The third time isn’t exactly the charm for the Hostel franchise as the gruesome comes stateside. The results are more torturous to sit through than their torture porn predecessors. Well, maybe not that bad, but the twists were too often guessed by me and therefore spoiled much of the surprise.
Scott (Brian Hallisay) is being taken to Vegas by his buddy Carter (Kip Pardue) for Scott’s bachelor party. They meet up with their other friends Mike (Skyler Stone), who is happy to be away from his wife, and Justin (John Hensley), who is handicapped and unlucky with the ladies.
They take Scott to an isolated club where they meet up with two hookers Nikki (Zulay Henao) and Kendra (Sarah Habel) and spend the night getting toasted. When the drunken fog clears, Mike and Nikki are missing.
They’ve been kidnapped by the Elite Hunters Club run by Flemming (Thomas Kretschmann) where bets are placed as the subjects are tortured till dead. Our remaining friends go in search of their compatriots only to find themselves in a gruesome game of death.
Both Hostel 1 and 2 have the bloodcurdling tortures taking place in remote European locales, but this direct-to-video sequel brings the horrors to the USA. I didn’t think that hostels were a common occurrence over here, but I don’t know that the makers of the film were exactly thinking that one out.
Those locales were foreign and gritty where this new version seems cheap and plastic. I hate to invoke the spirit of Robert Altman when discussing Hostel, but in The Player there are numerous scenes of people pitching films by comparing two different films (it’s Die Hard meets Pretty Woman) and I can’t help but imaging this one being played as the Hangover meets Hostel.
We’ve got our horny bachelors going to Vegas only to find dismemberment instead of drunken debauchery. This sequel also stumbles in that it plays with expectations. We’re shown things that lead us to believe one thing, but the scene reveals the opposite. Once you realize that’s what is going on it starts to be easy to spot some of the twists. It made the rest of the show very predictable for me.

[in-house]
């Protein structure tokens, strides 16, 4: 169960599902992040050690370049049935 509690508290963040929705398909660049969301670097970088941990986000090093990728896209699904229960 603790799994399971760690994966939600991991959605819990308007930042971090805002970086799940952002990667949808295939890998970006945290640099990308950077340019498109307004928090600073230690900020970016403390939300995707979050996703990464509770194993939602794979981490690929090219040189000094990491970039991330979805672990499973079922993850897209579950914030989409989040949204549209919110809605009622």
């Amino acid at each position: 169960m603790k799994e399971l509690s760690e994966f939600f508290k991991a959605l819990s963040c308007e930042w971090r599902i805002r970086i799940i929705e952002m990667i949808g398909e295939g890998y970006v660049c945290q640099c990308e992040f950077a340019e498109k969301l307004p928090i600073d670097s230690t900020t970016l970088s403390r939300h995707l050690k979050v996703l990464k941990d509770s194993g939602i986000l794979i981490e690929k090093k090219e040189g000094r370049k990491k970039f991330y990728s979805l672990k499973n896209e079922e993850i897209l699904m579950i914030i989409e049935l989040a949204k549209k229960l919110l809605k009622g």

This one is also a bit too bright and we can see how plastic most of the sets look, not to mention some of the wooden, archetype performances. For fans of the first two, you’ll be highly disappointed.
I also don’t remember seeing Eli Roth’s name anywhere so his involvement is nonexistent (he may have gotten a “characters created by” bit). The gore isn’t exactly creative or cringe worthy either. It’s a pretty mild sequel to bear the Hostel name.
Hostel Part III is presented in widescreen (1.85:1) and is enhanced for 16×9 televisions. Special features are relegated to a commentary by director Scott Spiegel and Kip Pardue.
Hostel Part III is pretty much a “in name only” sequel and a cash grab. If you were grossed out by the first two, do yourself a favor and skip this one.
Visit the DVD database for more information.Note the date on this article may be incorrect due to importing it from our old system.